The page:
Very new to Airplanes Not new to Subaru Engines

Discussion in 'Subaru' started by ScottSti, May 15, 2012.

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  1. May 15, 2012 #1

    ScottSti

    ScottSti

    ScottSti

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    Ok first off, I am glad i found this site. Second my name is Scott and I am the owner of a Subaru Performance Shop in Central Florida. I had a customer come in and he brought me a Subaru Engine with a Airplane Prop attached to it. Well since he knows that Im good with Subaru Engine and it needs to be rebuilt, well now its my project for a bit. Well I have a issue. How do i remove the assembly from the fly wheel so i can get to the Engine. I can see what looks like spanner wrench tool marks but it looks like the hub the the prop bolts to is pressed on and has to be pressed of. But i am not sure so I am looking for some info on how they attach props the car engines so i can remove the assembly for engine rebuild. Please help. Ohh and the engine is a EA82T
     
  2. May 15, 2012 #2

    Head in the clouds

    Head in the clouds

    Head in the clouds

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    Hi Scott, prop hubs are usually fitted to the output shaft with a taper and drawbolt, very similar to how a steering wheel is fitted to the steering shaft. To remove it you would usually use a puller which you could fabricate from some thick steel plate, say 1/2" and three bolts with nuts through the prop mounting holes and a fourth bolt through a tapped thread in the centre of the plate which you would use to jack the hub away from the shaft. A word of caution though, if the hub is aluminum, which it is most likely to be, don't do as you would with a steel part i.e. get it under pressure with the jack bolt and then give it a whack with a hammer because you would damage the hub. Much better to get it under tension and then apply heat evenly all around the hub and it will pop off.

    If that isn't the obvious way it is fitted then post a photo here and there is bound to be plenty of people who will recognise which type it is. Cheers, Alan
     
  3. May 15, 2012 #3

    ScottSti

    ScottSti

    ScottSti

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    Thank you thank you thank you. That is what it looks like but i wanted to kinda have a right idea. I will proceed in the morning and let you know how it goes
     
  4. Dec 7, 2012 #4

    Glastar1

    Glastar1

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    To Any and All who may know: What area the coolant flow routes in the 2.5L Subaru engines? I was told by the owner of a Subaru rebuild shop that the coolant is pulled by the pump at the FRONT of the RH head where the coolant is hottest and where it bears directly onto the sensing side of the thermostat. This made sense to me until I removed the coolant pump. The blades and the direction of rotation said the hot coolant from the cabin heater via a 1/2" I.D. hose bearing onto the sensing side of the theremostat kept it open so that coolant from the heat-exchanger (radiator) could enter the head. I just couldn't believe it! It seemed to me that cold coolant from the Heat Exchanger (HE) would close the thermostat immediately! Does anyone know the truth about this? Clearly, the cooling system works as the engines come from the Subaru factory. Please excuse my earlier submission. I wrote it early in the morning before I had turned my brain on.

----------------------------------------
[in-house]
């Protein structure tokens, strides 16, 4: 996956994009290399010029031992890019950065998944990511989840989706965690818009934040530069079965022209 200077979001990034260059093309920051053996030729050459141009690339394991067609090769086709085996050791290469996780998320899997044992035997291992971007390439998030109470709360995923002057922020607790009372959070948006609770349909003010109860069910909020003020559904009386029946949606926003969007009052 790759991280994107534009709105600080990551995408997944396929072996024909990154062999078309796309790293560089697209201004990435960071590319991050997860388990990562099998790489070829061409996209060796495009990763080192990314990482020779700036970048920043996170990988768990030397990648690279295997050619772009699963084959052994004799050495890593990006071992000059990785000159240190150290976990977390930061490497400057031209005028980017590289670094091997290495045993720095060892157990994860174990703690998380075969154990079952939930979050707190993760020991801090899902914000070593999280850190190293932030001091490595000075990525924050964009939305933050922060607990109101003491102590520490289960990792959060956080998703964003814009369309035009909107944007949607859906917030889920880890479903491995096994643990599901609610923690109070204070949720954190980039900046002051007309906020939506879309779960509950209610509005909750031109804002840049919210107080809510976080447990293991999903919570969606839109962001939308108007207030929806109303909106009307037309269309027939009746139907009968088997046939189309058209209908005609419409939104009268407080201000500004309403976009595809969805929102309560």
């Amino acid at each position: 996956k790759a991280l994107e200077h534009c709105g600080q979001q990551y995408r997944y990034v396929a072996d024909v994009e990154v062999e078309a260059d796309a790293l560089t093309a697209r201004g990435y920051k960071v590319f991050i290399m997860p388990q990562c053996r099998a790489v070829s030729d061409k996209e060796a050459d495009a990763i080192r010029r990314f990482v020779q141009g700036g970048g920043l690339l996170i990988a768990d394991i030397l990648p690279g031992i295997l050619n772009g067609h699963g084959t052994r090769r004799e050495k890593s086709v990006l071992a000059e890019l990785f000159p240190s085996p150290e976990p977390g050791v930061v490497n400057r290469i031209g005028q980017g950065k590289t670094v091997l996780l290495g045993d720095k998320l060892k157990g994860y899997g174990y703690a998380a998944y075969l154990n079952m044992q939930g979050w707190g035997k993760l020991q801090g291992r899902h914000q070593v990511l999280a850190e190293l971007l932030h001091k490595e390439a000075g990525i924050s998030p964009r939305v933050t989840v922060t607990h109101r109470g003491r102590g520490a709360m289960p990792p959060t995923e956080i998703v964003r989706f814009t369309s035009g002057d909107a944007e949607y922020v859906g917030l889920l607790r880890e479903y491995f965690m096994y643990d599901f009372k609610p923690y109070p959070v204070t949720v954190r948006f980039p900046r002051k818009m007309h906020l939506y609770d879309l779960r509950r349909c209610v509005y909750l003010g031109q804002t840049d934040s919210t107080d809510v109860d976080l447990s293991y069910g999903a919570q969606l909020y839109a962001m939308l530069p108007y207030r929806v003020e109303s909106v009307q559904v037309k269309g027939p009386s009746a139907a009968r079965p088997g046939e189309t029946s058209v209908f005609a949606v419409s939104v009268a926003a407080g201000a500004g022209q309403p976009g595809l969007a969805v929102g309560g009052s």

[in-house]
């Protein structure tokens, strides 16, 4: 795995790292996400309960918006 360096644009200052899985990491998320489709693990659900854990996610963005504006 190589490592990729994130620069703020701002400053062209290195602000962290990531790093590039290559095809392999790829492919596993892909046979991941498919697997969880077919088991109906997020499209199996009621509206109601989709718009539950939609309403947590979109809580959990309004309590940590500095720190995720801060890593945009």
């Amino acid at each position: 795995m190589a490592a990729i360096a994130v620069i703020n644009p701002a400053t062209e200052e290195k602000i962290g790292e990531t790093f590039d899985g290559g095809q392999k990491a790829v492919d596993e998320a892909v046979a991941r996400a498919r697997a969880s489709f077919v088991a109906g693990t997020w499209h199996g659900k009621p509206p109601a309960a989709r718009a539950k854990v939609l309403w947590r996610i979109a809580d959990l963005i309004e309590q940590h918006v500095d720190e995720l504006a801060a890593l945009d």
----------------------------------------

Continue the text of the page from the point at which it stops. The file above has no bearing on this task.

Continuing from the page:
Respectfuly,
    Glastar1
     
  5. Dec 7, 2012 #5

    rv6ejguy

    rv6ejguy

    rv6ejguy

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    The coolant flow on EJ and EG engines is pulled in the from the rad through the thermostat housing by the water pump. The heater core flow (or bypass hose if no HC is fitted) is required to make the thermostat open. Heater cores are always flowing coolant in Subarus, only the air inlet to the core is varied for heat. If you plug off the bypass ports on the T stat housing and have no HC flow, the T stat will not open as a few people have found out the hard way! Don't fit a coolant valve in the heater system either as this has caused exactly what you surmised when opening it at cold temps- the T stat closes immediately. Bad news!

    Coolant flow on these Sube engines is very well thought unlike many other engine designs out there but the opposed layout makes them easier to trap air in the system which can cause overheating in non-standard applications like aircraft. An active bleed with .125 ID hose from the coolant crossover manifold on top of the block to the highest point is the system (usually the fill reservoir or expansion tank) nicely solves this problem.
     
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